Intel's Apple Victory Could Be Short-Lived

By Evan Niu, CFA Markets Fool.com

Image source: Apple.

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Following years of speculation, Intel (NASDAQ: INTC) finally made its way back into Apple's (NASDAQ: AAPL) iPhone this year, an incremental negative to previously exclusive modem supplier Qualcomm (NASDAQ: QCOM).

Over the past few weeks, there has been a bit of controversy over the different iPhone models. First, CellularInsights noted in October that iPhone models with Intel modems performed worse in LTE speeds than models with Qualcomm modems. The difference exacerbates dramatically as signal strength weakens. This wasn't entirely unexpected, as Qualcomm has always been the top dog in cellular baseband modems.

Then there were reports that Apple was purposefully limiting certain iPhone models in an effort to make this difference less noticeable, essentially handicapping Qualcomm models. Even if Apple wasn't throttling speeds intentionally, it's more likely that the company simply may have chosen not to enable some features that would have unlocked higher speeds on certain networks to make performance more comparable across models.

Regardless, the point is that Intel modems simply aren't as good as Qualcomm modems.

Word on the Street

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If Intel can't catch up with Qualcomm in terms of modem performance, at least one Street analyst thinks that Apple might go back to single-sourcing modems from Qualcomm. Northland Capital Markets analyst Tom Sepenzis (via Tech Trader Daily) thinks it's a distinct possibility that Qualcomm recaptures the modem slot all for itself within the next two years if Intel can't close the performance gap. Sepenzis notes that Qualcomm's modem can deliver speeds of 600 Mbps, while Intel's maxes out at 450 Mbps. To the point, Intel's next-generation modem also maxes out at 450 Mbps, while Qualcomm's next-generation modem is capable of delivering impressive 1 Gbps speeds, the first of its kind.

That suggests that the performance gap is going to get bigger before it gets smaller, which further underscores the possibility that Apple might ditch Intel for iPhone modems.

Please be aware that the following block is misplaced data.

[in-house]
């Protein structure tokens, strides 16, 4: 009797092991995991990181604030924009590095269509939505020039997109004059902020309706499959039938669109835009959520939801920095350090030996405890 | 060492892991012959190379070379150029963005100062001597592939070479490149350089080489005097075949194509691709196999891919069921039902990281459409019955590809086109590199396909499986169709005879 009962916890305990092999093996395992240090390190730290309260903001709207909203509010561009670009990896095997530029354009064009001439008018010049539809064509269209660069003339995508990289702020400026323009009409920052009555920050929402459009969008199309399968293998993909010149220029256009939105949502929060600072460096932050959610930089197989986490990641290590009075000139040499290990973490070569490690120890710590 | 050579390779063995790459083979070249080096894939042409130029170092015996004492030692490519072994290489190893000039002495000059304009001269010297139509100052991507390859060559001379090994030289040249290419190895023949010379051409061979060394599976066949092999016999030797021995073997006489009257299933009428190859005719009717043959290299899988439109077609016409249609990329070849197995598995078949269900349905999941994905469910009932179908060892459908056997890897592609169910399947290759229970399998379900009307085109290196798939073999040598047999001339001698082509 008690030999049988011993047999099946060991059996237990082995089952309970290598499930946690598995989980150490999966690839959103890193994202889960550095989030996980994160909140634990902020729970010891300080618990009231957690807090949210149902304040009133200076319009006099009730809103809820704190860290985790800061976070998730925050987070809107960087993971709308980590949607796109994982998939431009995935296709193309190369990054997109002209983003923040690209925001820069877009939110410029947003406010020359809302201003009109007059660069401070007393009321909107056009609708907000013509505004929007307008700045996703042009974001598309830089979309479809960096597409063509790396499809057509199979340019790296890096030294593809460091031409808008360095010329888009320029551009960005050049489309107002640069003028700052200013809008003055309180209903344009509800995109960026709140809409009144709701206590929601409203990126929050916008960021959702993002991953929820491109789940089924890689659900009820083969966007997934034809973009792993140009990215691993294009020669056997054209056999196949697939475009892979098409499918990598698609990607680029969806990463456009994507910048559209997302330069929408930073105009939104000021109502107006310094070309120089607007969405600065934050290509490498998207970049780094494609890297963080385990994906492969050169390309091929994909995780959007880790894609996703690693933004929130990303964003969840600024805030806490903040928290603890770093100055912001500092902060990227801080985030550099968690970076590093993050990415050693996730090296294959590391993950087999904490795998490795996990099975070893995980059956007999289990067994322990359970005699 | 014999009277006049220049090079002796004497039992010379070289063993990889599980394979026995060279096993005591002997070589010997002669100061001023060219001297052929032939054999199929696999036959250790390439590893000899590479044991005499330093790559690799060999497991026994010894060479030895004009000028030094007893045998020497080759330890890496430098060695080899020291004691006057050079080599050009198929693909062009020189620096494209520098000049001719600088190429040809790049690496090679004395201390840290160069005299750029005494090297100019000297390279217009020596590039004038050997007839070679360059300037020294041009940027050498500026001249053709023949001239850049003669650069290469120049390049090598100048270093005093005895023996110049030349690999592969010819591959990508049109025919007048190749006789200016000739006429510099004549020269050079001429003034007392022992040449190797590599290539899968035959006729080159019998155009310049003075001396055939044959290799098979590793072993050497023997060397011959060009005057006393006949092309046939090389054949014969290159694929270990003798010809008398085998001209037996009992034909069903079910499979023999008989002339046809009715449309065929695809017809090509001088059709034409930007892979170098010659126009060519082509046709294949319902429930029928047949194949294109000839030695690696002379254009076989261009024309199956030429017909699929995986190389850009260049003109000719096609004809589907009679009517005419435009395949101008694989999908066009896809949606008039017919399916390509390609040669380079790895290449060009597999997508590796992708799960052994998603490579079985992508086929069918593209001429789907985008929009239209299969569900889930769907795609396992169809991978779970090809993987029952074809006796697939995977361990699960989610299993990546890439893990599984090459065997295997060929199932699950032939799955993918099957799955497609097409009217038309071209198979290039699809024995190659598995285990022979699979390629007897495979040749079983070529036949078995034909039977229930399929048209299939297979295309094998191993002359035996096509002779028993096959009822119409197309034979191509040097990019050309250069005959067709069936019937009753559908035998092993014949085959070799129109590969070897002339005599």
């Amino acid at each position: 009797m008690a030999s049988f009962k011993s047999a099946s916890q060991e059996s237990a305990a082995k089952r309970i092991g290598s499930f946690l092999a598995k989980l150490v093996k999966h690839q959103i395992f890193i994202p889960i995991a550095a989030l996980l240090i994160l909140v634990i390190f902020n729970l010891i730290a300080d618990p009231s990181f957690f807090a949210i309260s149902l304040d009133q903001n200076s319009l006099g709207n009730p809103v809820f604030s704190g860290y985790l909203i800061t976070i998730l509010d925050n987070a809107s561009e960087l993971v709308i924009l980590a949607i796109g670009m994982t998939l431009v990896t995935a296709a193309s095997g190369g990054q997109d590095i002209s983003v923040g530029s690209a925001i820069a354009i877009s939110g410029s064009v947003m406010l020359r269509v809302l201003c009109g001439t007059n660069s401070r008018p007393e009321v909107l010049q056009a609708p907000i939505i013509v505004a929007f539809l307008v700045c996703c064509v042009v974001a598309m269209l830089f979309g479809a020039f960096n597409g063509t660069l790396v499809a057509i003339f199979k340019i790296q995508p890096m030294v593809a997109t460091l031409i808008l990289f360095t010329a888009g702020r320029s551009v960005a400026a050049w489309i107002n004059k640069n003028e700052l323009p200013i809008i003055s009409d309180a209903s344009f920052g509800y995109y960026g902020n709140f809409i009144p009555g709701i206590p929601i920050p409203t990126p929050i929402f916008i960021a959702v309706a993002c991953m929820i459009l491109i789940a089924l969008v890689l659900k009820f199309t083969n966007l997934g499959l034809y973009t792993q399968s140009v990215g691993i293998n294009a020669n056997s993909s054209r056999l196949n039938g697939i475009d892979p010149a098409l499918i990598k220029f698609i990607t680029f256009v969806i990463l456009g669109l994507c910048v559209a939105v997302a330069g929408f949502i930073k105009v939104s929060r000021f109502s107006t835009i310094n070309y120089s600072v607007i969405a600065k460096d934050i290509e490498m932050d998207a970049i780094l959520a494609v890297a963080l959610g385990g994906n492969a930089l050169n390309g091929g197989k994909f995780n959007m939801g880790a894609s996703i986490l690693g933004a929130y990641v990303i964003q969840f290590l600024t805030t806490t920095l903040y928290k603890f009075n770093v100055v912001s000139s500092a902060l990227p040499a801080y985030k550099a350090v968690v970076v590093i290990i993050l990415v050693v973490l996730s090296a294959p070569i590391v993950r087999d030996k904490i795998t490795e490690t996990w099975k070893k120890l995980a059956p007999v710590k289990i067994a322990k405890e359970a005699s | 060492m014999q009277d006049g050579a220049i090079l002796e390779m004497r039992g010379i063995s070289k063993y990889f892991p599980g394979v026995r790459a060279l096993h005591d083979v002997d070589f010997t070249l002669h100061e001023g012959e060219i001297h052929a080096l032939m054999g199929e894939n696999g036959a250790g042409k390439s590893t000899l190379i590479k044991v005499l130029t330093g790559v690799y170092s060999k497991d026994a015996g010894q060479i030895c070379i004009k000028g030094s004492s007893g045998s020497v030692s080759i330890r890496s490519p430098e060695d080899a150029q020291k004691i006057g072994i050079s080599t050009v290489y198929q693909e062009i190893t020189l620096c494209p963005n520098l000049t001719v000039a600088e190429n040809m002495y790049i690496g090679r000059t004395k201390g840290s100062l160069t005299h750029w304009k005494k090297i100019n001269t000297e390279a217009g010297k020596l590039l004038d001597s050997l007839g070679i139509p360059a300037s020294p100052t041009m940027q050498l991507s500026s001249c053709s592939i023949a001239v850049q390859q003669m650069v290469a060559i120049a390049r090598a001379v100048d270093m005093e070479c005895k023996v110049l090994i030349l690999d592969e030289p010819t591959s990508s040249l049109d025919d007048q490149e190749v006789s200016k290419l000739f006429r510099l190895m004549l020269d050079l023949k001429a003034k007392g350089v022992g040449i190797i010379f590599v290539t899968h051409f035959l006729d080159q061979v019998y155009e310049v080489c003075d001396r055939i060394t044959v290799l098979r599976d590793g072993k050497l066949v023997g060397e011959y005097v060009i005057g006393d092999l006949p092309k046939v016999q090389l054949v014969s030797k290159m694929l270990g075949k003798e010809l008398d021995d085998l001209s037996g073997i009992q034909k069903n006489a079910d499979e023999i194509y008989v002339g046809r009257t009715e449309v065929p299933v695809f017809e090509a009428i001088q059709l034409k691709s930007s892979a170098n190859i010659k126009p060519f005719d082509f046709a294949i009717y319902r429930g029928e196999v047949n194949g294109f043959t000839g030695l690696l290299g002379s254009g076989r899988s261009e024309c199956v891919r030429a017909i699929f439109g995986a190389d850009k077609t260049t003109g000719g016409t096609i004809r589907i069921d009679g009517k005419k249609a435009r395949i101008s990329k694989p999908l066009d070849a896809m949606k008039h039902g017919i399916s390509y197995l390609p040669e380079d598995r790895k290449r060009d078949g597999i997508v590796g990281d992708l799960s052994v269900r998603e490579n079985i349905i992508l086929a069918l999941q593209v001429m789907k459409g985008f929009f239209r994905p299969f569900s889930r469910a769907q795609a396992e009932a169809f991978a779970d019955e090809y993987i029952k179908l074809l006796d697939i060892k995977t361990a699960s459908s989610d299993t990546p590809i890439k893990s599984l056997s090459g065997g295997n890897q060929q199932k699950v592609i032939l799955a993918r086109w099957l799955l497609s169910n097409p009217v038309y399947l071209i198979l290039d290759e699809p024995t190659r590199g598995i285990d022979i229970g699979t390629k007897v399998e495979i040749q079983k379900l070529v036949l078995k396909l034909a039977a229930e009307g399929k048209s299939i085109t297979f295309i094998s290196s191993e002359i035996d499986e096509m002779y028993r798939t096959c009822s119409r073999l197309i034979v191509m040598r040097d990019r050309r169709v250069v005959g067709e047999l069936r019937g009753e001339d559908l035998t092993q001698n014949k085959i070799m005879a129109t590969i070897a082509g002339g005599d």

Is it worth it?

Apple's decision is more complex than just looking at performance, though. For starters, that level of performance definitely goes unnoticed by the average consumer, and many wireless networks don't even approach those theoretical maximum limits under real-world conditions. Researchers and pundits noticing the difference under laboratory settings is one thing, but the average iPhone buyer doesn't know -- or particularly care -- what brand of modem is within their device. The benefit of switching back to Qualcomm entirely just so the iPhone can reach theoretically higher speeds on paper is dubious.

Meanwhile, Apple is presumably using dual-sourcing to reduce its costs. Having two suppliers always affords leverage, and you can bet that Intel bid aggressively to get the partial design win. It's also not a stretch to imagine Apple using this leverage to negotiate favorable volume pricing from Qualcomm. While we'll never know the details around these negotiations, this should all be common sense. Apple is infamous for pinching suppliers, and that's much easier when dual-sourcing. Any overall cost reductions that Apple can realize in this way directly translates into better gross margins.

Additionally, diversifying suppliers also de-risks the supply chain should one supplier run into any problems.From a technical perspective, Apple would pick Qualcomm if specs were all that mattered. But the strategic value of dual-sourcing shouldn't be understated.

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Evan Niu, CFA owns shares of Apple. The Motley Fool owns shares of and recommends Apple and Qualcomm. The Motley Fool has the following options: long January 2018 $90 calls on Apple and short January 2018 $95 calls on Apple. The Motley Fool recommends Intel. Try any of our Foolish newsletter services free for 30 days. We Fools may not all hold the same opinions, but we all believe that considering a diverse range of insights makes us better investors. The Motley Fool has a disclosure policy.